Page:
The miraculous recovery of beautiful Knettishall Heath
PUBLISHED: 13:42 11 December 2018 | UPDATED: 13:42 11 December 2018
Matt Gaw reconnects with a project to restore one of the UK’s rarest habitats at Knettishall Heath | Photos: Paul Ham
The fish hang in the water. Dark brush strokes against the sand and the mud of the river bed. Still, apart from an occasional tail twitch as the current from the weir moves past pink fin and through blood-red gill.
Even the surface of this part of the Little Ouse is scaled, pushed by a purr of wind, delicate as a cat’s paw on water.
After an airless summer that blistered and burnt, which left the earth car-engine hot, the day is cool and refreshing, the sky over Suffolk Wildlife Trust’s Knettishall Heath reserve a fragile, cloudless blue. It is a day of calm. A pause for breath before the seasons change and roar. A time when the trees shed, the birds fill beak and stomach with haw and berry and the first frost splits the swelling sloes.
The river is quiet, but I can still hear the noise from summer, splashes, crashes, flops and swan dives, shrieks born of bone-cold, belly-tightening, skin-pimpling water. The fish move with the slow clock of the sun. A cloud drifting. A lazy scull through shallows that sparkle with light.
Sam Norris, Knettishall Heath’s ranger arrives, and we head off towards the heath, talking as we walk. I tell her about the first time I came here, shortly after I arrived in Suffolk how it seemed so different then. Darker, more fragmented, the heath and woodland separated by long tangles of fence.
It was a stop-start kind of place, as if the flow had been taken from it, the divide between open land and forest sharp, definite. Even the river contained more straight lines than wildlife. Sam smiles. She has worked here since the trust took it on in 2012, leading a six-year project to restore one of the UK’s rarest habitats. For her the whole thing has, and still is, about reconnecting.
The fences have now gone, and the hard divides softened by habitats that blend into one another. The river has been transformed, its meander and crucially its flow – the fluvial pulse so vital for aquatic life – has been kickstarted.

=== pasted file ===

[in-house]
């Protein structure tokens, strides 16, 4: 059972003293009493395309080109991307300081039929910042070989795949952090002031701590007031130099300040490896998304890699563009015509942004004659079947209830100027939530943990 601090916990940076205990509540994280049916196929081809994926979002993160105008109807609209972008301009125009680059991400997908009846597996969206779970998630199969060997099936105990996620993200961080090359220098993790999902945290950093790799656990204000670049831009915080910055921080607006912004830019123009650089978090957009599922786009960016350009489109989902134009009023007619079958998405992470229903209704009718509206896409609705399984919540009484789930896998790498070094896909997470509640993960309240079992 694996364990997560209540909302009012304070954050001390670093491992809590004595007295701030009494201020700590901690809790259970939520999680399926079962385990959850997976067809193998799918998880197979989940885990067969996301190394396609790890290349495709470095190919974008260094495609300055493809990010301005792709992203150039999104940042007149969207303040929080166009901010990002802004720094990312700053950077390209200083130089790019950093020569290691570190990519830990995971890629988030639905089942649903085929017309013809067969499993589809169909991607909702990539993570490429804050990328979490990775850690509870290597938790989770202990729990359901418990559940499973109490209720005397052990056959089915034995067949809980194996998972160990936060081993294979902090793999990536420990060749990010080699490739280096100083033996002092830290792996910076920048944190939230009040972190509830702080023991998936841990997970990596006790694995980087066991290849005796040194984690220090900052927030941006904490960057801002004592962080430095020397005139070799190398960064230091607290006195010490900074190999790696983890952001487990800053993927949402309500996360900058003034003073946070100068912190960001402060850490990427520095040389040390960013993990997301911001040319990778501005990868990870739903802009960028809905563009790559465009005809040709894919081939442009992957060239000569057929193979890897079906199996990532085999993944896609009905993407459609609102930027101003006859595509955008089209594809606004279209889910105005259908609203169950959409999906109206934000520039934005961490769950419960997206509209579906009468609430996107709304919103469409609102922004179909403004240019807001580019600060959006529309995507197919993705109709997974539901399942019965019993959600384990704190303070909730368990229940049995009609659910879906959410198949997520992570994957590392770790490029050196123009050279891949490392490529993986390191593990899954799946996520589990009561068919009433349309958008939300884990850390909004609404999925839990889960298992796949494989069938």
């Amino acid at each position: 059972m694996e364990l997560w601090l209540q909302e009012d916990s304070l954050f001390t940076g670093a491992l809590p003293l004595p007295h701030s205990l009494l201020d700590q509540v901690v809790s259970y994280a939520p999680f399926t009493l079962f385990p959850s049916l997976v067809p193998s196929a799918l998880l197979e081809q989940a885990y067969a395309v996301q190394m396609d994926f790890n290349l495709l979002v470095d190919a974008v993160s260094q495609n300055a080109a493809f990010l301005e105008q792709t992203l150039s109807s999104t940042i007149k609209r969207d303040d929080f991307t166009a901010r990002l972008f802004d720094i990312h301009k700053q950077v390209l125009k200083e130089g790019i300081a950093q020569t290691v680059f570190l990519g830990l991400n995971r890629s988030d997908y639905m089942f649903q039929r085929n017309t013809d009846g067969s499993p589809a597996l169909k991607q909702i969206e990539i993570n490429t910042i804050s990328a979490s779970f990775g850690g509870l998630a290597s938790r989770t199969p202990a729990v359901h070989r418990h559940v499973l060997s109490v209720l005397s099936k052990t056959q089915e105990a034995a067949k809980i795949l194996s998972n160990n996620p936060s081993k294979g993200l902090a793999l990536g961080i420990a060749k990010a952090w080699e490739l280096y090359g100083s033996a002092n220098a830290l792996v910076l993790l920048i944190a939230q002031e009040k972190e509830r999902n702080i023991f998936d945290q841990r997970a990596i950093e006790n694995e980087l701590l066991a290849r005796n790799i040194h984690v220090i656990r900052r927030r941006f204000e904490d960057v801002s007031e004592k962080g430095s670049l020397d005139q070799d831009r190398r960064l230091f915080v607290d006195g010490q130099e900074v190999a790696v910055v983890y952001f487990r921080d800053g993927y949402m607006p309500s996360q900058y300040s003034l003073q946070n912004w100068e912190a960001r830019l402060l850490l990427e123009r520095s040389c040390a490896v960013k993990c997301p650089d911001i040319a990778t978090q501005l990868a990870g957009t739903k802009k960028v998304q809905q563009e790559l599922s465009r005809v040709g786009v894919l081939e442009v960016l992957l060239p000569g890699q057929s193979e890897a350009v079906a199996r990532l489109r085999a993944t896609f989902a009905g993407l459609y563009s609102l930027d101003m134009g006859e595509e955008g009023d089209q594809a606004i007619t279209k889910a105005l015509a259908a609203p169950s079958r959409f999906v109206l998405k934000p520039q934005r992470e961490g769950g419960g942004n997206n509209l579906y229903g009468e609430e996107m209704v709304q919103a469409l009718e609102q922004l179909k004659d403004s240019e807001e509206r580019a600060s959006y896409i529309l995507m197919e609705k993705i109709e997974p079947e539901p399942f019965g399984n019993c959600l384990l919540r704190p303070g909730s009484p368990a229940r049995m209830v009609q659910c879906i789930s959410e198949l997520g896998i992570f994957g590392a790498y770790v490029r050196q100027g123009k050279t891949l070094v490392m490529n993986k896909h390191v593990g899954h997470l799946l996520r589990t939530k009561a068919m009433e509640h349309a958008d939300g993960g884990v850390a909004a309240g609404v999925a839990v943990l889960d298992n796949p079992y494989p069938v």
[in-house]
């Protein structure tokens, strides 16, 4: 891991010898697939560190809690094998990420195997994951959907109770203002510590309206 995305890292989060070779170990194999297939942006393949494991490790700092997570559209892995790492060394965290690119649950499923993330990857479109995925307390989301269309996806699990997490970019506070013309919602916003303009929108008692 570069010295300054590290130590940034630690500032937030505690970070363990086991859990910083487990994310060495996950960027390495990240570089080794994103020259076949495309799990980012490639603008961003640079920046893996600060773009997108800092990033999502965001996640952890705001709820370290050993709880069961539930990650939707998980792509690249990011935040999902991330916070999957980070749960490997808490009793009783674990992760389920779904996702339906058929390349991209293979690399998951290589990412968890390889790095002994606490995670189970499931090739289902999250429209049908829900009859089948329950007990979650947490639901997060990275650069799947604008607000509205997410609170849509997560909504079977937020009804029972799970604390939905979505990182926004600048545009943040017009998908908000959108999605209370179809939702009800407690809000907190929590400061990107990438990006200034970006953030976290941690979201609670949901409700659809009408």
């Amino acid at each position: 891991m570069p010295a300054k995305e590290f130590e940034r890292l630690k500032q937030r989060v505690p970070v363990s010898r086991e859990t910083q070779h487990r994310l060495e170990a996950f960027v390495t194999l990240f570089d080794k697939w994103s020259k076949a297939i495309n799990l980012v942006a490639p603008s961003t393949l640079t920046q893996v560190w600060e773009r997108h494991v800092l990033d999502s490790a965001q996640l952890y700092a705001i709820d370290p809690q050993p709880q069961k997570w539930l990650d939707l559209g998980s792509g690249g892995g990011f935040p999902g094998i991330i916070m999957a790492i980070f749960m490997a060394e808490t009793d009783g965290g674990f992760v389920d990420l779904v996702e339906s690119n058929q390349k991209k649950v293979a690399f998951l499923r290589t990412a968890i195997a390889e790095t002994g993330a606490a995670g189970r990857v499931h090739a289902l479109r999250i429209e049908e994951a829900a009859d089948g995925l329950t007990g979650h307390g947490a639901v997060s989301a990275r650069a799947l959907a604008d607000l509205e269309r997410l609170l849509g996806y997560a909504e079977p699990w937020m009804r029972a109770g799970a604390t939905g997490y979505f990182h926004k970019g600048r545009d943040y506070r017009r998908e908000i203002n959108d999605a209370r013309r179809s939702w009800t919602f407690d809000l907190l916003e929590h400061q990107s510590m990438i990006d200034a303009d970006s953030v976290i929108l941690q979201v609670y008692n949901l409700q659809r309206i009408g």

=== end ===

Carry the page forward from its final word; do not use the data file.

Blocks of trees have also been cleared, opening up and reconnecting areas of heath that could otherwise have become homogenous woodland not capable of supporting the rare wildlife associated with the Brecks.
It is this last element, the removal of trees, that has been the biggest challenge, both in terms of size of the job and the feelings that felling provokes.
“For some people it seems strange for a wildlife organisation to be felling trees, I completely get that. But the message we’re trying to get across is that the lowland heath we are trying to save, with all of the life it supports, is incredibly rare.” She pauses to point out some of the veteran pine that have been retained.
“Even with all the trees that have been removed – and we’re not planning on removing any big blocks in the future – there are still more here now than any time for the last 5,000 years.”
We keep going, heading for an area that was cleared during winter last year. There are signs that the Exmoor ponies that roam across this reserve have been here, their movements and grazing helping to keep it open. In amongst the bone-like shards of dead pine, grow young purple heather and heath sedge.
It is here that wood lark, a bird whose uplifting lu-lu-lu connects land to wide sky, has been heard for the first time for decades. A song of heath and a song of health.
Our walk is short. Sam, used to wrangling ponies, marching miles through scrub and wood, has to take it easy. By the time this is published she will have become a mother for the first time.
More new life for Knettishall Heath, another set of footprints across the land. We rest on the top of Hut Hill, a Bronze Age burial mound, that is the reserve’s highest point.
During a recent archaeological survey more mounds were found nearby, almost ploughed away, but still just visible. A bump. A shadow in the dirt. A memory.
Sam points down towards the river where a gap has been made in the trees. She explains that when the remains of the dead were interred here there would have been a clear view of the Little Ouse. It was probably the reason this location was chosen.
The river was a life-giver, a source of food and transport, its movements formed and fertilised the land. Also, the water was a link to a different world. The river, rising from under the ground and flowing eternally, helped connect the living to the dead. The Little Ouse, sacred and Stygian.
The view still feels important. The restoration of the land, the unpeeling and understanding of its layers and history, has obvious benefits to wildlife, but it is also culturally significant.
As Sam said, it is all about reconnecting.
Everyone at Suffolk Wildlife Trust would like to congratulate Sam and Shaun on the birth of Logan Harry Norris.
Who, what, where
Matt Gaw is editor of Suffolk Wildlife Trust magazine.
Much of Knettishall Heath is designated as a Site of Special Scientific Interest (SSSI). As Breckland it is one of the UK’s biodiversity hotspots.
Knettishall Heath, Thetford, IP22 2TQ